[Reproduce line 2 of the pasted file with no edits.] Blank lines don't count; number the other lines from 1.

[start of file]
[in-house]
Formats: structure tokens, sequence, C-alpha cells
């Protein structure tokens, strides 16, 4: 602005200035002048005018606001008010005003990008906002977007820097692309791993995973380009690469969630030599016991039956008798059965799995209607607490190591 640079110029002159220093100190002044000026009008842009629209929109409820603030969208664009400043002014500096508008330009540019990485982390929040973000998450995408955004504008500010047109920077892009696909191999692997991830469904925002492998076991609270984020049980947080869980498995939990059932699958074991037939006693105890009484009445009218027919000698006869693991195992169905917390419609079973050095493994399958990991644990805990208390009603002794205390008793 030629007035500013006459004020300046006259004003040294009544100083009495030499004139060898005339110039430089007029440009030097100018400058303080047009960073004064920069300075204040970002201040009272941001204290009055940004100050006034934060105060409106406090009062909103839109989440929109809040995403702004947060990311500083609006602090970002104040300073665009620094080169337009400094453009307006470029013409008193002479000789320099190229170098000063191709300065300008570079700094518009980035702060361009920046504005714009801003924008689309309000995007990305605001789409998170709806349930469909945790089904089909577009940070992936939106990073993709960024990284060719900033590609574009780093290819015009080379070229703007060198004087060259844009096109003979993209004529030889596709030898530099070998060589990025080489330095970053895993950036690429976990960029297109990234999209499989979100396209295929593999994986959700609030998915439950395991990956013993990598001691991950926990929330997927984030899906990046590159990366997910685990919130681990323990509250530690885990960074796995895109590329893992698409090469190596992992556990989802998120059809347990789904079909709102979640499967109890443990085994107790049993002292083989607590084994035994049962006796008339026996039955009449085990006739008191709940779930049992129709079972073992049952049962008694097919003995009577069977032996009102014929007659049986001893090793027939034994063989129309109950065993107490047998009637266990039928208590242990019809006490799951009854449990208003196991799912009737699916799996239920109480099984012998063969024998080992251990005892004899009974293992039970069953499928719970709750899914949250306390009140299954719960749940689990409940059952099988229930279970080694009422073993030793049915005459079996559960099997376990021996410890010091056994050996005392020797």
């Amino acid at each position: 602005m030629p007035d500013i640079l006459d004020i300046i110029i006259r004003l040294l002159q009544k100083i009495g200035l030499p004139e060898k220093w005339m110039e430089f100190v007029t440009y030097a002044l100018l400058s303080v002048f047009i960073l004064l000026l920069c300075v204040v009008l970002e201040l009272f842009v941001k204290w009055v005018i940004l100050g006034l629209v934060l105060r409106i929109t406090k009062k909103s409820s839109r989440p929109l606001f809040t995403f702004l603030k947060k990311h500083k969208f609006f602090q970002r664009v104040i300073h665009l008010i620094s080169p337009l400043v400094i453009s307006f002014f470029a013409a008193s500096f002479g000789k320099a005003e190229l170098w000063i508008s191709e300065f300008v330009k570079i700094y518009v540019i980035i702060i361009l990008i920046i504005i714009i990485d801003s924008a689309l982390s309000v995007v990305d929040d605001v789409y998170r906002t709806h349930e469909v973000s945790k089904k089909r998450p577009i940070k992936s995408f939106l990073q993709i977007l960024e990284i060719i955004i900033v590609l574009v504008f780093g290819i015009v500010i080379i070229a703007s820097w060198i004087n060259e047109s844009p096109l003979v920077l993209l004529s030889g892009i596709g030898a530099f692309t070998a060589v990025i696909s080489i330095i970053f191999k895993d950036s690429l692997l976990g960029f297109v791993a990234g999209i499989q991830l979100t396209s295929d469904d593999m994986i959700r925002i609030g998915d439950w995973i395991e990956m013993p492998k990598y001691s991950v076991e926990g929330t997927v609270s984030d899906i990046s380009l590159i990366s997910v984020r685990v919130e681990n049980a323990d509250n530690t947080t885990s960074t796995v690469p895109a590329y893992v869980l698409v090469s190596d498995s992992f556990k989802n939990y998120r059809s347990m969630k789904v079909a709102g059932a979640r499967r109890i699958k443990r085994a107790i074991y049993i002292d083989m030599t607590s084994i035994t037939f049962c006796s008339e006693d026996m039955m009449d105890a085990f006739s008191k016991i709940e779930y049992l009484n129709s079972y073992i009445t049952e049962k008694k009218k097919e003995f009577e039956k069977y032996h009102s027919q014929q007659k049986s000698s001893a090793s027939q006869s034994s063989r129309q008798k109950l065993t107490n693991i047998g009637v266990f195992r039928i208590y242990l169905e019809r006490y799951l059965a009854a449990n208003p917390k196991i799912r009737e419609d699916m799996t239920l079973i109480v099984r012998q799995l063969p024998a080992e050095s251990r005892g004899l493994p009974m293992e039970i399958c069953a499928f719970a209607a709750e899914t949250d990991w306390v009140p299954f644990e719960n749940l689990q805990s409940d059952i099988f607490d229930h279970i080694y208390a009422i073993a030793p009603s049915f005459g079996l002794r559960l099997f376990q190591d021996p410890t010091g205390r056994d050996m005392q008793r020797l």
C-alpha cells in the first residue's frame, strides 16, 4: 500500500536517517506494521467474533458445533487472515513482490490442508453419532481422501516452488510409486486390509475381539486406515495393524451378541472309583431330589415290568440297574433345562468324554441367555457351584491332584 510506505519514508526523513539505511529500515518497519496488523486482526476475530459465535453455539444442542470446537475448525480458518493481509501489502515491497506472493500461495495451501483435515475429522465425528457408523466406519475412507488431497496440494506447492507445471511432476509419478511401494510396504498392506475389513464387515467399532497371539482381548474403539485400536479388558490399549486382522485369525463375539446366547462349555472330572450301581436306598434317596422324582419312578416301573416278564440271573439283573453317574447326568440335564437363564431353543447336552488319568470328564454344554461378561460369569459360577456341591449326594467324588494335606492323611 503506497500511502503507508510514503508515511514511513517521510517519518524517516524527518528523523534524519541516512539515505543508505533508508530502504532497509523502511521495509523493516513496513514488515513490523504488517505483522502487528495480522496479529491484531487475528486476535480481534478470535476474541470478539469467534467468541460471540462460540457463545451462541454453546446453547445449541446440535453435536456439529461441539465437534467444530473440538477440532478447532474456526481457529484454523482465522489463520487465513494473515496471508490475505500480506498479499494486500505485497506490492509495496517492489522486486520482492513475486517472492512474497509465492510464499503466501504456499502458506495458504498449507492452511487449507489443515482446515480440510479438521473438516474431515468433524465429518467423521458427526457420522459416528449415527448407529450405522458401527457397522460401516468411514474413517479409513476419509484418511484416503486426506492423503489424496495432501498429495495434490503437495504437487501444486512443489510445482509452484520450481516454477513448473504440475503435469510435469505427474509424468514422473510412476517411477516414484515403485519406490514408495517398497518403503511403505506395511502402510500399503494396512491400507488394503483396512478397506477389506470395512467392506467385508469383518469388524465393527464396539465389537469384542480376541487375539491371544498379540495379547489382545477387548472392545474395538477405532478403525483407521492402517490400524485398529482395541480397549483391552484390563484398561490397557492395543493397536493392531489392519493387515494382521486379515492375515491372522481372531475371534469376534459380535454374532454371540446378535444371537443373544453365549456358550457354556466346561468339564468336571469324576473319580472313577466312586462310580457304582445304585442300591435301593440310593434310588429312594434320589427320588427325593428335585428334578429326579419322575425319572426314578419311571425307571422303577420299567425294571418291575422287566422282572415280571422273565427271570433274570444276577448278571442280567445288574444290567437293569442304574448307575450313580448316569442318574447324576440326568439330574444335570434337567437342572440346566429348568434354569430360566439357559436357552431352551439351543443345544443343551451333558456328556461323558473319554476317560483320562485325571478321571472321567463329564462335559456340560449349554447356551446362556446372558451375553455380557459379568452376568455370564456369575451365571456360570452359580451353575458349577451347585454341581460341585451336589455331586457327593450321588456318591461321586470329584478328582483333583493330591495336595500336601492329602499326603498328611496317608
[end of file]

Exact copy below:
Formats: structure tokens, sequence, C-alpha cells